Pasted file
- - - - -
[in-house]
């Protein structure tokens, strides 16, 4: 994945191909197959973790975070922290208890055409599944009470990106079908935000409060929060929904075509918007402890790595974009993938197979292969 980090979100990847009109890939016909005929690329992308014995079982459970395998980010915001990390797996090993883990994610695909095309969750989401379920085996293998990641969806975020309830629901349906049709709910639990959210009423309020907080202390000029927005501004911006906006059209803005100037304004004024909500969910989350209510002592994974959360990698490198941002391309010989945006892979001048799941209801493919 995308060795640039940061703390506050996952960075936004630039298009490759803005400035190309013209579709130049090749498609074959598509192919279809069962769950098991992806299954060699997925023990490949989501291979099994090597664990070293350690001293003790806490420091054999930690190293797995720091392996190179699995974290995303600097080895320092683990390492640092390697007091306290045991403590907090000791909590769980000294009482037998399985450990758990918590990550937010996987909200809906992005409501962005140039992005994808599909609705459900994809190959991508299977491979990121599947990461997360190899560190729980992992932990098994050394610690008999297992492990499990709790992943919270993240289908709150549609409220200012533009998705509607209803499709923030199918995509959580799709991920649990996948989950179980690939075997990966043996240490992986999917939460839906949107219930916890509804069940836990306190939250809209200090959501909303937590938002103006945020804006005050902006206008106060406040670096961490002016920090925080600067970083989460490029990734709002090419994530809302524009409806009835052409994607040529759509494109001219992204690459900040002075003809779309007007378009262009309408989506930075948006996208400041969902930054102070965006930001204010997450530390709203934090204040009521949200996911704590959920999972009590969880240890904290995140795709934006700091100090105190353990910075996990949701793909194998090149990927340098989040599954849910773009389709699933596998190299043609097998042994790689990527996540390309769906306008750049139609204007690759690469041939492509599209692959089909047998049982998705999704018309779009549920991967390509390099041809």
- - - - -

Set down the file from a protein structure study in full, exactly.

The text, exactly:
[in-house]
């Protein structure tokens, strides 16, 4: 994945191909197959973790975070922290208890055409599944009470990106079908935000409060929060929904075509918007402890790595974009993938197979292969 980090979100990847009109890939016909005929690329992308014995079982459970395998980010915001990390797996090993883990994610695909095309969750989401379920085996293998990641969806975020309830629901349906049709709910639990959210009423309020907080202390000029927005501004911006906006059209803005100037304004004024909500969910989350209510002592994974959360990698490198941002391309010989945006892979001048799941209801493919 995308060795640039940061703390506050996952960075936004630039298009490759803005400035190309013209579709130049090749498609074959598509192919279809069962769950098991992806299954060699997925023990490949989501291979099994090597664990070293350690001293003790806490420091054999930690190293797995720091392996190179699995974290995303600097080895320092683990390492640092390697007091306290045991403590907090000791909590769980000294009482037998399985450990758990918590990550937010996987909200809906992005409501962005140039992005994808599909609705459900994809190959991508299977491979990121599947990461997360190899560190729980992992932990098994050394610690008999297992492990499990709790992943919270993240289908709150549609409220200012533009998705509607209803499709923030199918995509959580799709991920649990996948989950179980690939075997990966043996240490992986999917939460839906949107219930916890509804069940836990306190939250809209200090959501909303937590938002103006945020804006005050902006206008106060406040670096961490002016920090925080600067970083989460490029990734709002090419994530809302524009409806009835052409994607040529759509494109001219992204690459900040002075003809779309007007378009262009309408989506930075948006996208400041969902930054102070965006930001204010997450530390709203934090204040009521949200996911704590959920999972009590969880240890904290995140795709934006700091100090105190353990910075996990949701793909194998090149990927340098989040599954849910773009389709699933596998190299043609097998042994790689990527996540390309769906306008750049139609204007690759690469041939492509599209692959089909047998049982998705999704018309779009549920991967390509390099041809």